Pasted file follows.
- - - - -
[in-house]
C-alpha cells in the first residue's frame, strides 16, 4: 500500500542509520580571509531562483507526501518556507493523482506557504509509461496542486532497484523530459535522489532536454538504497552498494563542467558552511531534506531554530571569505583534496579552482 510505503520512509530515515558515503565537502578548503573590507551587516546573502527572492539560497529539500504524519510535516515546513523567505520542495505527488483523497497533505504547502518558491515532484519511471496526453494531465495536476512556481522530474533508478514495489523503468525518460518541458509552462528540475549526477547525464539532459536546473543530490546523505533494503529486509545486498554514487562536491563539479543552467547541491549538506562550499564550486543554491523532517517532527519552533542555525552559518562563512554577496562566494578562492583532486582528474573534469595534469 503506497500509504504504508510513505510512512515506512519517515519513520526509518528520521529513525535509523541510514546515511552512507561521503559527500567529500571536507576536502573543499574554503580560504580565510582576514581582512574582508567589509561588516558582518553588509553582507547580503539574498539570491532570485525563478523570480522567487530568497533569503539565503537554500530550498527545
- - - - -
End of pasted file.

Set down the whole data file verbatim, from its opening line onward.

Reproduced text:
[in-house]
C-alpha cells in the first residue's frame, strides 16, 4: 500500500542509520580571509531562483507526501518556507493523482506557504509509461496542486532497484523530459535522489532536454538504497552498494563542467558552511531534506531554530571569505583534496579552482 510505503520512509530515515558515503565537502578548503573590507551587516546573502527572492539560497529539500504524519510535516515546513523567505520542495505527488483523497497533505504547502518558491515532484519511471496526453494531465495536476512556481522530474533508478514495489523503468525518460518541458509552462528540475549526477547525464539532459536546473543530490546523505533494503529486509545486498554514487562536491563539479543552467547541491549538506562550499564550486543554491523532517517532527519552533542555525552559518562563512554577496562566494578562492583532486582528474573534469595534469 503506497500509504504504508510513505510512512515506512519517515519513520526509518528520521529513525535509523541510514546515511552512507561521503559527500567529500571536507576536502573543499574554503580560504580565510582576514581582512574582508567589509561588516558582518553588509553582507547580503539574498539570491532570485525563478523570480522567487530568497533569503539565503537554500530550498527545